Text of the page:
This week, one of the big news items is the disclosure of the NSA's Prism program that collects all sorts of our electronic communications, to help identify terrorists and prevent attacks.
I was struck by three things. One is the recency bias in the outrage expressed by many people. Not sixty days ago we were all horrified at the news of the Boston Marathon bombings. Another is the polarization of the debate. Consider the contrast the Hullabaloo blog draws between "insurrectionists" and "institutionalists". The third was the superficial treatment of the tradeoffs folks would be willing to make. Yesterday the New York Times Caucus blog published the results of a survey that suggested most folks are fence-sitters on the tradeoff between privacy and security, but left it more or less at that. (The Onion wasn't far behind with a perfect send-up of the ambivalence we feel.)
In sum, biased decision-making based on excessively simplified choices using limited data. Not helpful. Better would be a more nuanced examination of the tradeoff between the privacy you would be willing to give up for the potential lives saved. I see this opportunity to improve decision making alot, and I thought this would be an interesting example to illustrate how framing and informing an issue differently can help. So I posted this survey: https://t.co/et0Bs0OrKF
Here are some early results from twelve folks who kindly took it (please feel free to add your answers, if I get enough more I'll update the results):
(Each axis is a seven point scale, 1 at lowest and 7 at highest. Bubble size = # of respondents who provided that tradeoff as their answer. No bubble / just label = 1 respondent, biggest bubble at lower right = 3 respondents.)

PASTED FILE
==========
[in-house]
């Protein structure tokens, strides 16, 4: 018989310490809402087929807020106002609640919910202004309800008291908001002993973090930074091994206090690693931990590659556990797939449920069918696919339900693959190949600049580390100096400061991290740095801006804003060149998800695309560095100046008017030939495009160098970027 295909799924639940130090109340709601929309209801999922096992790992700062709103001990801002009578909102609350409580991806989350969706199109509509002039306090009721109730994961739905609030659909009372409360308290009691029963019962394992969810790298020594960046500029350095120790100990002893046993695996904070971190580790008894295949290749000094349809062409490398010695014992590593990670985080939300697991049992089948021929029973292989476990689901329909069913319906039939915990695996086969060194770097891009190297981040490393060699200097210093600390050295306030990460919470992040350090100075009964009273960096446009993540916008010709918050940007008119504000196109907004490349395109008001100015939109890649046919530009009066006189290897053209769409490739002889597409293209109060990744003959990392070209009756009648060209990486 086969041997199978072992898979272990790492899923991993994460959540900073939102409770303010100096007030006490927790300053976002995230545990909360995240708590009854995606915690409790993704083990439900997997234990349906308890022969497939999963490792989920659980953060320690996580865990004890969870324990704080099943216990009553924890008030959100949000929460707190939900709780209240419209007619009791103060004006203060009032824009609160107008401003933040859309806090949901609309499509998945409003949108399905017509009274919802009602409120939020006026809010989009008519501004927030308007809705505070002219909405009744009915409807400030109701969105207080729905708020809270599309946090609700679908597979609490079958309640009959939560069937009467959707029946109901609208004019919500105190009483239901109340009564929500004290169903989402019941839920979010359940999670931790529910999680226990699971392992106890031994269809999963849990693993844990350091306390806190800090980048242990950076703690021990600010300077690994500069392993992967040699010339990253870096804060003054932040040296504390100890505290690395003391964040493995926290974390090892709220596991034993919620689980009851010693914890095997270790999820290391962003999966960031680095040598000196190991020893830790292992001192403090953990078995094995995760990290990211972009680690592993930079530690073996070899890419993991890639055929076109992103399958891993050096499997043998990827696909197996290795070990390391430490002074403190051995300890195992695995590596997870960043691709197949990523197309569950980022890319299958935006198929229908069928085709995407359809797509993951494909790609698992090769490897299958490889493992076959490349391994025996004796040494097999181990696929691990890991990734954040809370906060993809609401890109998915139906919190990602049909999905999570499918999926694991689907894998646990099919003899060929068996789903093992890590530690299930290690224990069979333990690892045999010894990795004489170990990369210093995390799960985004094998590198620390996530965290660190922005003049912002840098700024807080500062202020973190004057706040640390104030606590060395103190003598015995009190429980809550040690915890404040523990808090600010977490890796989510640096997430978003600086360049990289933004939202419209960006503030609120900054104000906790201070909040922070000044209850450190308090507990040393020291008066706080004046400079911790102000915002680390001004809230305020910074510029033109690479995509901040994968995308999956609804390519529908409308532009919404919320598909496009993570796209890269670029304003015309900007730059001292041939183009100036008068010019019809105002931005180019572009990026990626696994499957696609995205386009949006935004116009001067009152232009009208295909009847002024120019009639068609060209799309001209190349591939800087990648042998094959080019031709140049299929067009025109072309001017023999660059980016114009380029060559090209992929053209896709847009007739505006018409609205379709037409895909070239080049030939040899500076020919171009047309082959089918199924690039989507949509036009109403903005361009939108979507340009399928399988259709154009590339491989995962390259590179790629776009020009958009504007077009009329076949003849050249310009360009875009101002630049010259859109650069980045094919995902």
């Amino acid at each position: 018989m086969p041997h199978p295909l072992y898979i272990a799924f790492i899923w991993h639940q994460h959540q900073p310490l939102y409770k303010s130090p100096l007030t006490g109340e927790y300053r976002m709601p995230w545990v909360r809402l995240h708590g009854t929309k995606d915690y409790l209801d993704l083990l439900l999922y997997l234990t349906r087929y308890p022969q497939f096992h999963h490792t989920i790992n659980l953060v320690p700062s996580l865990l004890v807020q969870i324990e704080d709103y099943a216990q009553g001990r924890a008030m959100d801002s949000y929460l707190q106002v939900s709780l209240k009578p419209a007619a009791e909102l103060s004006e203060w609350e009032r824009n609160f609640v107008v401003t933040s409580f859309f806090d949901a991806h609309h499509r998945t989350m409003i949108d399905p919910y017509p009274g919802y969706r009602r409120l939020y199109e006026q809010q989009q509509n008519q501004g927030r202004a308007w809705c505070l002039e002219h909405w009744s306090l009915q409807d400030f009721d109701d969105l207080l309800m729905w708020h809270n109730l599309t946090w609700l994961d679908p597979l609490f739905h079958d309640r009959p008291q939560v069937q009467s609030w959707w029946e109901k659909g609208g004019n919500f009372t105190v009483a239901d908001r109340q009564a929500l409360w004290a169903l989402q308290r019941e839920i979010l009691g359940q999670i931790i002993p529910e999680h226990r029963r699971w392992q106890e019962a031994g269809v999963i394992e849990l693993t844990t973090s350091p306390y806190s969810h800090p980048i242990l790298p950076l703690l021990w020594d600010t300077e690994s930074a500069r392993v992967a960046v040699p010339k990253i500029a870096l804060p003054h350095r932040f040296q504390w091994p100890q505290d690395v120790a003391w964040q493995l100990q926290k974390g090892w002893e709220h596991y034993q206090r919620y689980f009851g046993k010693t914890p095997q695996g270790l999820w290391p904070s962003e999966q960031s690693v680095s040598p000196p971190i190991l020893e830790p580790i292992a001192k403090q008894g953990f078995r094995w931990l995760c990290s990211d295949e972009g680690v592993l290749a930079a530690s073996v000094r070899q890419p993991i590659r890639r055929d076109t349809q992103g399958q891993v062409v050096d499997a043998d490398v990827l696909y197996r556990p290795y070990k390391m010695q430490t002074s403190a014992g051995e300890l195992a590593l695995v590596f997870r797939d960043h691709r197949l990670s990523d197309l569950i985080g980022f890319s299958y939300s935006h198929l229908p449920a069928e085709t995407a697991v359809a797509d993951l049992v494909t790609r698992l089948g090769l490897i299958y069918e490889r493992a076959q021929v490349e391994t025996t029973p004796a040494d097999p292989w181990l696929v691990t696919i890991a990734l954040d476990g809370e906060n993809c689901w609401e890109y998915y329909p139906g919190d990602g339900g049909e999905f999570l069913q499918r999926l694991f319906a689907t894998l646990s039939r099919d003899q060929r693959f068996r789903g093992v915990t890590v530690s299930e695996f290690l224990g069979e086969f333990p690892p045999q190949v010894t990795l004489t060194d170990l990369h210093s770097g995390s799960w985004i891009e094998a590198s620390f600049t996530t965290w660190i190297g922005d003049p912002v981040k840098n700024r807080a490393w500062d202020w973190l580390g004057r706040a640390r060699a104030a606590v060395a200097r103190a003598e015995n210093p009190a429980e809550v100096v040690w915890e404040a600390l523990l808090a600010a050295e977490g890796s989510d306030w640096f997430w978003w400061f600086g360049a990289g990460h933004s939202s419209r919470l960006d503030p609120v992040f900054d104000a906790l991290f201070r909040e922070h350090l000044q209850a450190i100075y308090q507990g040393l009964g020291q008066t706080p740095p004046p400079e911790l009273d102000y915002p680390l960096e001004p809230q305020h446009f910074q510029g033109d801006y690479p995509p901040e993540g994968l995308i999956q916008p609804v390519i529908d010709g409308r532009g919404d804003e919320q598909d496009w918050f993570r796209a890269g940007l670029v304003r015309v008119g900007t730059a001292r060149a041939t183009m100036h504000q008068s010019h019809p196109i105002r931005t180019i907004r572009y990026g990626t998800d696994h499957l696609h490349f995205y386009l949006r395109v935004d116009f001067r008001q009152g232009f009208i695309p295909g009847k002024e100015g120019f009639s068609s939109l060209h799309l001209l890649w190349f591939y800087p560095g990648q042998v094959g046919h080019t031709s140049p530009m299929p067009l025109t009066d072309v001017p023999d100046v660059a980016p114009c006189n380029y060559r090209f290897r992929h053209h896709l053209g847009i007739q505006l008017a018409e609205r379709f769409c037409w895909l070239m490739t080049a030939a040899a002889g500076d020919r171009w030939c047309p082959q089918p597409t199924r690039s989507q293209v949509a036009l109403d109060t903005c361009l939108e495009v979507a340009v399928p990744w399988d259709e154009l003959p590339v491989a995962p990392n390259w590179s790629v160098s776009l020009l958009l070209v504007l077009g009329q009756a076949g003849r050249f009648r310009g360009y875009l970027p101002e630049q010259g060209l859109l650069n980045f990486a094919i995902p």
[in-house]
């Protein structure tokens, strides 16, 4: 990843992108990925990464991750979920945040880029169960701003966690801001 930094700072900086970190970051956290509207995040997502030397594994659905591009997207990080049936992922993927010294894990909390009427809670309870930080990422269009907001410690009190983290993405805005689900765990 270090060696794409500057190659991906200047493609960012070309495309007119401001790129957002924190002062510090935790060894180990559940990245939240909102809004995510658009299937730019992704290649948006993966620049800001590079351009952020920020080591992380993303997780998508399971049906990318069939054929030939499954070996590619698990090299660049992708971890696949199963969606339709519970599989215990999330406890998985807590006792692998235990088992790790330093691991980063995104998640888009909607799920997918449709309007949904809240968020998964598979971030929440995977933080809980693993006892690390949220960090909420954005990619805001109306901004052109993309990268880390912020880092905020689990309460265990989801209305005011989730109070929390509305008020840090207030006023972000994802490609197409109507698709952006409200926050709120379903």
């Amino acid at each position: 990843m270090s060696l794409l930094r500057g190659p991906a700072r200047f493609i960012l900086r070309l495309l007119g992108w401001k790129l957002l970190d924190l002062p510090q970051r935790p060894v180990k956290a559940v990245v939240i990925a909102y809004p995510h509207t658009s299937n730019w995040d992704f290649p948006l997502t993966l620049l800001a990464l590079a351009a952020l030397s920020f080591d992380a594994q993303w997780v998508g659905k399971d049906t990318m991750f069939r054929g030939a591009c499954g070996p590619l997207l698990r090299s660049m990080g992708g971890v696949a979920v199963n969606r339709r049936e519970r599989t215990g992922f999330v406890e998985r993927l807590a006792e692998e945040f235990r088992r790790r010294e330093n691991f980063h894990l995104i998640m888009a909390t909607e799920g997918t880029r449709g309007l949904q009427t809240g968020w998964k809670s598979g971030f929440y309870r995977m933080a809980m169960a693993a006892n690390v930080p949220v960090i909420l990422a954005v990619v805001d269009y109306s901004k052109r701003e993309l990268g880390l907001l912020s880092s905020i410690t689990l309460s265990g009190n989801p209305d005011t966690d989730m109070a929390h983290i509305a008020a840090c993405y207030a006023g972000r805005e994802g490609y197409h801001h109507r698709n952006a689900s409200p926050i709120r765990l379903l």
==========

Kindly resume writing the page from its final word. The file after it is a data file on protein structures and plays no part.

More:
Interesting distribution, tending slightly toward folks valuing (their own) privacy over (other people's) security.
Now my friend and business school classmate Sam Kinney suggested this tradeoff was a false choice. I disagreed with him. But the exchange did get me to think a bit further. More data isn't necessarily linear in its benefits. It could have diminishing returns of course (as I argued in Pragmalytics) but it could also have increasing value as the incremental data might fill in a puzzle or help to make a connection. While that relationship between data and safety is hard for me to process, the government might help its case by being less deceptive and more transparent about what it's collecting, and its relative benefits. It might do this, if not for principle, then for the practical value of controlling the terms of the debate when, as David Brooks wrote so brilliantly this week, an increasingly anomic society cultivates Edward Snowdens at an accelerating clip.
I'm skeptical about the value of this data for identifying terrorists and preventing their attacks. Any competent terrorist network will use burner phones, run its own email servers, and communicate in code. But maybe the data surveillance program has value because it raises the bar to this level of infrastructure and process, and thus makes it harder for such networks to operate.
I'm not concerned about the use of my data for security purposes, especially not if it can save innocent boys and girls from losing limbs at the hands of sick whackos. I am really concerned it might get reused for other purposes in ways I don't approve, or by folks whose motives I don't approve, so I'm sure we could improve oversight, not only for what data gets used how, but of the vast, outsourced, increasingly unaccountable government we have in place. But right now, against the broader backdrop of gridlock on essentially any important public issue, I just think the debate needs to get more utilitarian, and less political and ideological. And, I think analytically-inclined folks can play a productive role in making this happen.
(Thanks to @zimbalist and @perryhewitt for steering me to some great links, and to Sam for pushing my thinking.)